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Doctoral Candidate Pravrutha Raman Wins UMD Three Minute Thesis Contest

April 4, 2018

Pravrutha Raman, a doctoral candidate in the Biological Sciences Program, has been named winner of the fifth annual University of Maryland Three Minute Thesis competition, held April 4 during Graduate Research Appreciation Day (GRAD) at the University of Maryland campus. In the Three Minute Thesis contest, created by the University of Queensland (Australia), competitors explain their research and its impact to an educated lay audience in just three minutes.

Raman’s presentation, “How the Food We Eat Could Change our Descendants”, describes her research into gene silencing in the worm C. elegans. In her work, Raman studies how double-stranded RNA (dsRNA) can “silence” DNA in multiple generations of an organism without changing the sequence information of DNA. By feeding dsRNA to the worm C. elegans, and observing how and when gene silencing continues into multiple generations of this worm, Raman is trying to determine the contexts that determine susceptibility or resistance to silencing in the original worm’s descendants. This work could help explain certain genetic phenomenon in humans as well, such as the altered metabolism of the children and grandchildren of people who experienced periods of starvation. Her advisor is Dr. Antony Jose, associate professor in the Department of Cell Biology and Molecular Genetics.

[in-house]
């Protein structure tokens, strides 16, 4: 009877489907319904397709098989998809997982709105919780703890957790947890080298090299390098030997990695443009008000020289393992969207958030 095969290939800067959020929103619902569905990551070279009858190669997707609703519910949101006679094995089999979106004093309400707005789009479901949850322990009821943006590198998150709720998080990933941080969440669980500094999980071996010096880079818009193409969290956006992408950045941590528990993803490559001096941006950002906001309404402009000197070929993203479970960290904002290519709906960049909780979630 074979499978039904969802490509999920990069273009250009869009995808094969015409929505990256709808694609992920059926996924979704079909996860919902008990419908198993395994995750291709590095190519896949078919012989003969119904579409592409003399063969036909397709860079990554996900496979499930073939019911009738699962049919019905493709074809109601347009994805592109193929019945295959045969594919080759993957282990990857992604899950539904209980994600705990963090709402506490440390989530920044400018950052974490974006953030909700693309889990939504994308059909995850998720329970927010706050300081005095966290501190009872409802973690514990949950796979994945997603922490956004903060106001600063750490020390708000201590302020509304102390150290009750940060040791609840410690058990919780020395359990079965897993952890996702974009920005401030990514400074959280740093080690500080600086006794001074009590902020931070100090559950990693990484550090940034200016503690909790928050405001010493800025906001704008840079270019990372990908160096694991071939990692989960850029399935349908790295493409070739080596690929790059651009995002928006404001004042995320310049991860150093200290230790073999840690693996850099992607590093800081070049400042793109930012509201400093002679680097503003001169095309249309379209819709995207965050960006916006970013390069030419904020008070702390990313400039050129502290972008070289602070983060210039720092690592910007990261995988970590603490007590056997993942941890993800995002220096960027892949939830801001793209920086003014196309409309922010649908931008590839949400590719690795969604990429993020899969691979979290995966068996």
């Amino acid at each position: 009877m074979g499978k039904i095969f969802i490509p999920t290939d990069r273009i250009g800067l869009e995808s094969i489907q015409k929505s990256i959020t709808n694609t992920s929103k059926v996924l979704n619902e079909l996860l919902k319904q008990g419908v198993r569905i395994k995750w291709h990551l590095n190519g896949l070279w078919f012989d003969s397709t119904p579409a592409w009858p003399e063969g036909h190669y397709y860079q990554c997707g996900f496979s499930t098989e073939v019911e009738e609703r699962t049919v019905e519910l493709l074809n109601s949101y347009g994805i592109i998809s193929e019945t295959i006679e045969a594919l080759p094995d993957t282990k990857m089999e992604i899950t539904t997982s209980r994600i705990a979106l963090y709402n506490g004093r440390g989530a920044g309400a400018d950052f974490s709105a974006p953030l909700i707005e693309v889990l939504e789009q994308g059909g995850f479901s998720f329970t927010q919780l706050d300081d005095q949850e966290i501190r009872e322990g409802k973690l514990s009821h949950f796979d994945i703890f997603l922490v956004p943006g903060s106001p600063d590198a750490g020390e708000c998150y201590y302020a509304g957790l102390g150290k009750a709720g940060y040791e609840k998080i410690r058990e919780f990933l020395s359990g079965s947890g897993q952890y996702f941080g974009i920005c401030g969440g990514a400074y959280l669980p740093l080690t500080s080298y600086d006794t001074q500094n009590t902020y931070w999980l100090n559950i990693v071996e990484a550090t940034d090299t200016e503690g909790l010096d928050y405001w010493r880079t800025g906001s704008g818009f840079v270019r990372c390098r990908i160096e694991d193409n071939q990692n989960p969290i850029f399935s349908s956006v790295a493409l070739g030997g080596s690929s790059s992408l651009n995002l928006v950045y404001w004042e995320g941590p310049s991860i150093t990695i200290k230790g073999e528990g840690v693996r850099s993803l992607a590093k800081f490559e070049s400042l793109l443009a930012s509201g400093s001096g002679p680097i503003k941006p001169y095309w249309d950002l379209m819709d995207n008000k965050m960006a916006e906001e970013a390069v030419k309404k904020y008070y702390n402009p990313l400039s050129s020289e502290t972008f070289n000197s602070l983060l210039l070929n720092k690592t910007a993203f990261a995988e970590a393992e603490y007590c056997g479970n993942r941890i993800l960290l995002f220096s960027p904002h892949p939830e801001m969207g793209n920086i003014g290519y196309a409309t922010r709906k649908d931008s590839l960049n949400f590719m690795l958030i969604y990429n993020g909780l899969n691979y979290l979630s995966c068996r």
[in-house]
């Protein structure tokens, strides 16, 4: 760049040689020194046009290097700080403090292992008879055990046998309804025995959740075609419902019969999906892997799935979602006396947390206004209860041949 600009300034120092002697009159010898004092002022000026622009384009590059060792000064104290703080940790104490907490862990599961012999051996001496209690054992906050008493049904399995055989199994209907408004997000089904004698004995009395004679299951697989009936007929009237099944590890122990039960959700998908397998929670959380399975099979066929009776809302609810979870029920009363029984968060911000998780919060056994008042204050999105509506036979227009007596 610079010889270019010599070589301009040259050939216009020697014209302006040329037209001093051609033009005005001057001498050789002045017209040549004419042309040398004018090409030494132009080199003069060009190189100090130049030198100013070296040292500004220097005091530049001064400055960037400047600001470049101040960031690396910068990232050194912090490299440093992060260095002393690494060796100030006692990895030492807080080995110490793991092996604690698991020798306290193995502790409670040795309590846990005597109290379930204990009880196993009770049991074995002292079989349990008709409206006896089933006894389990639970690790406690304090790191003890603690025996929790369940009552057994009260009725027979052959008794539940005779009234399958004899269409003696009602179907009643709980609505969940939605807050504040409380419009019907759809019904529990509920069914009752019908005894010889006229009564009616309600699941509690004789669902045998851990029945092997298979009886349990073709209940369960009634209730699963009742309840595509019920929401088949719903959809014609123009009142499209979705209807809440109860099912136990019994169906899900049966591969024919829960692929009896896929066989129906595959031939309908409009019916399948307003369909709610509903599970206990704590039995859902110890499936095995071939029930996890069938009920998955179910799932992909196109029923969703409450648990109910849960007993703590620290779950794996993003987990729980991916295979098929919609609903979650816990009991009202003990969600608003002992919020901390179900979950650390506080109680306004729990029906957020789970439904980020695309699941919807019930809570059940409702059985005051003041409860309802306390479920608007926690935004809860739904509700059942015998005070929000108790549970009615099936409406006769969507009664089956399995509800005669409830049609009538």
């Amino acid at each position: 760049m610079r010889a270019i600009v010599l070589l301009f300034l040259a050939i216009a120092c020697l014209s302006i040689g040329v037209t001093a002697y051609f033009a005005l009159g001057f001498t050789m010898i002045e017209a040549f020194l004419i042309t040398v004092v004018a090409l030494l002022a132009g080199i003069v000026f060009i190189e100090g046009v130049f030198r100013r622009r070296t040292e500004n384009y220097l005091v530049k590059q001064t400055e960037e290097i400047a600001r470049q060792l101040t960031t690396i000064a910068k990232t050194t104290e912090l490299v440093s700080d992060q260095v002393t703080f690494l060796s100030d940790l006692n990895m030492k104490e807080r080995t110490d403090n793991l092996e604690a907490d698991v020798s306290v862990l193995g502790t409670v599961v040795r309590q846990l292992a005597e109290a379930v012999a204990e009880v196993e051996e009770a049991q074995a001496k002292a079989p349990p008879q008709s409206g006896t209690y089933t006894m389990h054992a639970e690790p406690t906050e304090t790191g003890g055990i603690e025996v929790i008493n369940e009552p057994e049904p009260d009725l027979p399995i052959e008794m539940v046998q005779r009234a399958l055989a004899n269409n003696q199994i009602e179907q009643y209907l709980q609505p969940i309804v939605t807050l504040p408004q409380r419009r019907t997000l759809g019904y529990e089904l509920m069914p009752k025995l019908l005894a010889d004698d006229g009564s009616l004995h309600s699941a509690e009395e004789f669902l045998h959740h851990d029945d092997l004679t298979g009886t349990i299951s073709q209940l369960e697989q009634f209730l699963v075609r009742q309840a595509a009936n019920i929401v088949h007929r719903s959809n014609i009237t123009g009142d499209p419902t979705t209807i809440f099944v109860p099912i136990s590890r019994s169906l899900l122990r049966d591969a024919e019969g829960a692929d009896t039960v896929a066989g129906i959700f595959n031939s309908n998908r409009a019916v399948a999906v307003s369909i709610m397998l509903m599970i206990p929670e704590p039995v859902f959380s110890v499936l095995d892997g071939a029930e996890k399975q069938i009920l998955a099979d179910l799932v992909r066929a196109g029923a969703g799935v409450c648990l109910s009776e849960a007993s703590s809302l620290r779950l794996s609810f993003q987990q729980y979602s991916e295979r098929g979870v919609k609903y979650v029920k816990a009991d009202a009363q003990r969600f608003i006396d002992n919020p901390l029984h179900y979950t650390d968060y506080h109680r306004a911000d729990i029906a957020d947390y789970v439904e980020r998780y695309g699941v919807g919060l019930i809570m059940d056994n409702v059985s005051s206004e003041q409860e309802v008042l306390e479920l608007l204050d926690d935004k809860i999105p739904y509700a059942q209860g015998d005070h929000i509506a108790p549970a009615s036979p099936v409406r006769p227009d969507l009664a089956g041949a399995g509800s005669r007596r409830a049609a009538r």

Raman competed against seven other finalists during a live competition, judged by Linda Clement, Vice President for Student Affairs, University of Maryland; Marlene Feldman, Member, University of Maryland Board of Trustees; Marsha Guenzler-Stevens, Director, Stamp Student Union, University of Maryland; Alene Moyer, Professor, Department of English, University of Maryland; Ray Phaneuf, Professor and Chair, Materials Science and Engineering, University of Maryland; Katherine Russell, Associate Dean, College of Behavioral and Social Sciences, University of Maryland. She will receive a $500 research award, and will become the University of Maryland representative at the international 2018 Three Minute Thesis competition sponsored by Universitas 21, an international consortium of research universities.

Kelsey Gray, a doctoral candidate in the Fischell Department of Bioengineering, was awarded second place with her presentation, “Knights of the Brain: Modelling the Blood-Brain Barrier”, and Yuhan (Douglas) Rao, a doctoral candidate in the Department of Geographical Sciences was named the third place winner with his presentation, “Earlier and Warmer Spring Could ‘Plant” a Drier Summer”.

This is the fifth year that the University of Maryland has participated in the Three Minute Thesis competition. In 2014, 2015, and 2017, University of Maryland winners have gone on to win prizes at the international contest.

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